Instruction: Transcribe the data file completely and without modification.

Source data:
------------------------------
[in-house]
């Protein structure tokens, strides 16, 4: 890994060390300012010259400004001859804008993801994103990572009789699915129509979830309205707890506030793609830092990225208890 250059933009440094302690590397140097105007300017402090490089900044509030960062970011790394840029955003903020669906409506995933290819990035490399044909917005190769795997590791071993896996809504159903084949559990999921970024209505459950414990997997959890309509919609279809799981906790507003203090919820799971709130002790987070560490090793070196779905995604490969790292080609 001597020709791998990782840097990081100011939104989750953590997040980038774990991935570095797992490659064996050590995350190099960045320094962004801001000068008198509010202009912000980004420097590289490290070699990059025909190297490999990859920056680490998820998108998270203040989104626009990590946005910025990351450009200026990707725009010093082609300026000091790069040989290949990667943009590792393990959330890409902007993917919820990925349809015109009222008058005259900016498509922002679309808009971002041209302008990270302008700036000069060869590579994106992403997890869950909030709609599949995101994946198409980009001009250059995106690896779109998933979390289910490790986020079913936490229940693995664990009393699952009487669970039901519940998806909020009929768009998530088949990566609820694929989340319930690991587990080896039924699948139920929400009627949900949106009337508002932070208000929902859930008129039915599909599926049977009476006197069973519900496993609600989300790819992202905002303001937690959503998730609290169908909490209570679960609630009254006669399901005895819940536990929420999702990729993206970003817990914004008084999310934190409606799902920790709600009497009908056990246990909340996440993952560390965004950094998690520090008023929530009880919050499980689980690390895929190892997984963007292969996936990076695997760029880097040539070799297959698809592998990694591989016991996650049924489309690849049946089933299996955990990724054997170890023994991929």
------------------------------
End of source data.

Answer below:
[in-house]
């Protein structure tokens, strides 16, 4: 890994060390300012010259400004001859804008993801994103990572009789699915129509979830309205707890506030793609830092990225208890 250059933009440094302690590397140097105007300017402090490089900044509030960062970011790394840029955003903020669906409506995933290819990035490399044909917005190769795997590791071993896996809504159903084949559990999921970024209505459950414990997997959890309509919609279809799981906790507003203090919820799971709130002790987070560490090793070196779905995604490969790292080609 001597020709791998990782840097990081100011939104989750953590997040980038774990991935570095797992490659064996050590995350190099960045320094962004801001000068008198509010202009912000980004420097590289490290070699990059025909190297490999990859920056680490998820998108998270203040989104626009990590946005910025990351450009200026990707725009010093082609300026000091790069040989290949990667943009590792393990959330890409902007993917919820990925349809015109009222008058005259900016498509922002679309808009971002041209302008990270302008700036000069060869590579994106992403997890869950909030709609599949995101994946198409980009001009250059995106690896779109998933979390289910490790986020079913936490229940693995664990009393699952009487669970039901519940998806909020009929768009998530088949990566609820694929989340319930690991587990080896039924699948139920929400009627949900949106009337508002932070208000929902859930008129039915599909599926049977009476006197069973519900496993609600989300790819992202905002303001937690959503998730609290169908909490209570679960609630009254006669399901005895819940536990929420999702990729993206970003817990914004008084999310934190409606799902920790709600009497009908056990246990909340996440993952560390965004950094998690520090008023929530009880919050499980689980690390895929190892997984963007292969996936990076695997760029880097040539070799297959698809592998990694591989016991996650049924489309690849049946089933299996955990990724054997170890023994991929």